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Exchanging one sugar-sweetened soft drink or beer with water is associated with lower incidence of obesity

European Association for the Study of Obesity

New research presented at this year's European Congress on Obesity shows that replacing one serving of sugar-sweetened soft drink or one beer a day with a glass of water could reduce the risk of becoming obese by 20%. The main researcher of the study was Dr. Ujué Fresán under the supervision of Dr Alfredo Gea and Professors Miguel Martinez-Gonzalez and Maira Bes-Rastrollo from University of Navarra, and CIBERobn (Carlos III Institute of Health), Spain.

Obesity is a major epidemic for developed and developing countries, and its main cause is energy imbalance due to inactive lifestyle, epigenetic factors and excessive caloric intake through food and beverages. A high consumption of beverages with many calories, such as alcoholic or sweetened drinks, is a key contributor to weight gain.

In this study, the authors examined the impact of substituting one sugar-sweetened soft drink or beer with one serving of water each day on the incidence of obesity and weight using data from the SUN Cohort (Seguimiento Universidad de Navarra) -- a study tracking the health of Spanish university graduates since 1999.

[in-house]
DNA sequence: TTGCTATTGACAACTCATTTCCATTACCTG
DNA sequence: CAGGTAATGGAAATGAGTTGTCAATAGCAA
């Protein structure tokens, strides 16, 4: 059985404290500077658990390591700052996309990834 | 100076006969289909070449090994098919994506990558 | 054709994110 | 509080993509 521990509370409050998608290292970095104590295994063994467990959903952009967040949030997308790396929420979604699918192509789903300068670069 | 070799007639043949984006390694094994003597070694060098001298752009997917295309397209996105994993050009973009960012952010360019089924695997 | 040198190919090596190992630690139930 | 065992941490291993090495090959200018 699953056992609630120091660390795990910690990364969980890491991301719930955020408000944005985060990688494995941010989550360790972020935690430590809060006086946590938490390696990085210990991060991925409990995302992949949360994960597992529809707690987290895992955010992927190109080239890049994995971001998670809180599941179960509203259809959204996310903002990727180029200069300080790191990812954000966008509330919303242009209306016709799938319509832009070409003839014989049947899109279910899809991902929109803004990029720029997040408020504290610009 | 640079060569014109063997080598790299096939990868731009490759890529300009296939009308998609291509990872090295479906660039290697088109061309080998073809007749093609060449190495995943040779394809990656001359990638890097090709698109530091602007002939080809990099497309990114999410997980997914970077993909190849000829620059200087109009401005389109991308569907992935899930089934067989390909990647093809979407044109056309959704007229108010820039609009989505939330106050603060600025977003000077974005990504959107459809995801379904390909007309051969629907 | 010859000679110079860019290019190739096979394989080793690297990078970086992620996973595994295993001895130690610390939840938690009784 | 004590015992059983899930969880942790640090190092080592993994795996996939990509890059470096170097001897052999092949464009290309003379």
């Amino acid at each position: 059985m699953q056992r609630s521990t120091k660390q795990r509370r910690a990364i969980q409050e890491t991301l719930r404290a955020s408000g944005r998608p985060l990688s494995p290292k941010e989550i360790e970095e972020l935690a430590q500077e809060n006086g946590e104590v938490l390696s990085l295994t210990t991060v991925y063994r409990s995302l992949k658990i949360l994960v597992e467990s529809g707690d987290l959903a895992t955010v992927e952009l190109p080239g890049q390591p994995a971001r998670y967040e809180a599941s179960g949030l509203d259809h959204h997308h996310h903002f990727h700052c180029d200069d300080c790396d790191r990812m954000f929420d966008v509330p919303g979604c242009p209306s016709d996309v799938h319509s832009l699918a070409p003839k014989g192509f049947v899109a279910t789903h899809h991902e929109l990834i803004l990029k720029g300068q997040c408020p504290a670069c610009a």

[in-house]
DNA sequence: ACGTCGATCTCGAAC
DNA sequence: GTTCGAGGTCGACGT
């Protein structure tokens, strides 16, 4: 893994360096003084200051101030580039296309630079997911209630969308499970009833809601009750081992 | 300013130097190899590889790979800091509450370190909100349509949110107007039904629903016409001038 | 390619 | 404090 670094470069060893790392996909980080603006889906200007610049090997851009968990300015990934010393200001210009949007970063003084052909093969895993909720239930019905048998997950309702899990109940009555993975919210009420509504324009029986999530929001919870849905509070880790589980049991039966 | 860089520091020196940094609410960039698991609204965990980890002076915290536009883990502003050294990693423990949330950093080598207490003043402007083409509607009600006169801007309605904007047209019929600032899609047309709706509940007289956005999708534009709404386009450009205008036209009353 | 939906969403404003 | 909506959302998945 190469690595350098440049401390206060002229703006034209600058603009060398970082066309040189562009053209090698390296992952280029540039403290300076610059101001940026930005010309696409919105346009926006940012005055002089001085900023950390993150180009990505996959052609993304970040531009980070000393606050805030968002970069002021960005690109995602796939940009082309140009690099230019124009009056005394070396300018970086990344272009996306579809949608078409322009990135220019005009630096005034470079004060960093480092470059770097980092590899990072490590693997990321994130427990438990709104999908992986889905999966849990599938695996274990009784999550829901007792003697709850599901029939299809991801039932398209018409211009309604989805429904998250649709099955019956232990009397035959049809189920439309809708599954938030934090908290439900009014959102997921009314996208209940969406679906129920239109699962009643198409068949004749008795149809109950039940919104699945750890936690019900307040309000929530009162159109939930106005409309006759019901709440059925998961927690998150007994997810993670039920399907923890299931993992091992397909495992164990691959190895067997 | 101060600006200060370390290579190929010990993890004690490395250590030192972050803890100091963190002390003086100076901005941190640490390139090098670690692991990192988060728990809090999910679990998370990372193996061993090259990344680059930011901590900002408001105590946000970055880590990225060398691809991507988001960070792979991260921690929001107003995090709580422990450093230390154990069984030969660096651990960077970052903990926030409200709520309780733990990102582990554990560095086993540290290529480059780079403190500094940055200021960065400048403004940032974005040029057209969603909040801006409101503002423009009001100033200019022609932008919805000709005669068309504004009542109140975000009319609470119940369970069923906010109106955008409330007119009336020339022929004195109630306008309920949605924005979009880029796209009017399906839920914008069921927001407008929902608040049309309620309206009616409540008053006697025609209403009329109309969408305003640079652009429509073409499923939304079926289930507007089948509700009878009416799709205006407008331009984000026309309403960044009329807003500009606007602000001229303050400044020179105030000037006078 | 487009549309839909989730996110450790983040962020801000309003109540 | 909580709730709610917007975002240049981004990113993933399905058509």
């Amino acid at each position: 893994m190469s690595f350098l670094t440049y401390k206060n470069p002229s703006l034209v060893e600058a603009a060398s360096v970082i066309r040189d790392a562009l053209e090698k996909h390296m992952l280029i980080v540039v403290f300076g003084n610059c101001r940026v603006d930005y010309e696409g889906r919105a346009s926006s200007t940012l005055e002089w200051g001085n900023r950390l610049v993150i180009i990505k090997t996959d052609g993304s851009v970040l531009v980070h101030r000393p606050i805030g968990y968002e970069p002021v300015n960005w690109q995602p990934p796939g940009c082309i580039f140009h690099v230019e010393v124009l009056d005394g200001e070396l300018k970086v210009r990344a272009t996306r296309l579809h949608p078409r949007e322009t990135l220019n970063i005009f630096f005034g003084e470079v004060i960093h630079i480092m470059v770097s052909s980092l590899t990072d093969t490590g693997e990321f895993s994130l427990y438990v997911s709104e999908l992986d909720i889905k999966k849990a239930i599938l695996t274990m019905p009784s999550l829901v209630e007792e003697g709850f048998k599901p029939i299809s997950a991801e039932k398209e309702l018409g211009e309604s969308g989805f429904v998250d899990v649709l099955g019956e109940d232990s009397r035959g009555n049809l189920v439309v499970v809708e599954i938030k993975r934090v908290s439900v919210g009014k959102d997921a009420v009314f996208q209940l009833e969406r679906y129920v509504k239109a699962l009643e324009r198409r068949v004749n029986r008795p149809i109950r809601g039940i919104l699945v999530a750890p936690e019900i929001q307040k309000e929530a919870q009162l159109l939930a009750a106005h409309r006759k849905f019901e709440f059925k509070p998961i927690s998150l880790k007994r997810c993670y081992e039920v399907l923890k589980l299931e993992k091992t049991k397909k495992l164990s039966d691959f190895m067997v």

The researchers followed 15,765 adults who were not obese at the start of the study for an average of 8.5 years. The intake of 17 beverages* was assessed at the beginning of the study using a validated food-frequency questionnaire. Information on weight was updated every 2 years.

During follow-up, 873 participants became obese. Mathematical modelling showed that, drinking a glass of water instead of a beer every day reduced the risk of obesity by 20%, whilst replacing a sugar-sweetened soft drink with water was associated with a 15% lower risk of developing obesity, after adjusting for confounding factors including age, sex, physical activity, family history of obesity, and eating snacks between meals. Those who substituted water for beer also saw a slight reduction in average weight of 0.3kg over 4 years. However, the researchers found no difference in obesity risk when replacing any of the other 15 beverages with water.

The authors say: "This study found that replacing one sugar-sweetened soda beverage (but not other sugared drinks like fruit juices) or beer with one serving of water per day at the start of the study was related to a lower incidence of obesity and to a higher weight loss over a four-year period in the case of beer."

They add, "Nevertheless, longitudinal investigations based on real interventions are needed to confirm these potential effects. As obesity carries a high risk for the development of other diseases like diabetes or cardiovascular disease, the possible effects of substituting these beverages with water is an important target to consider in future public health research."

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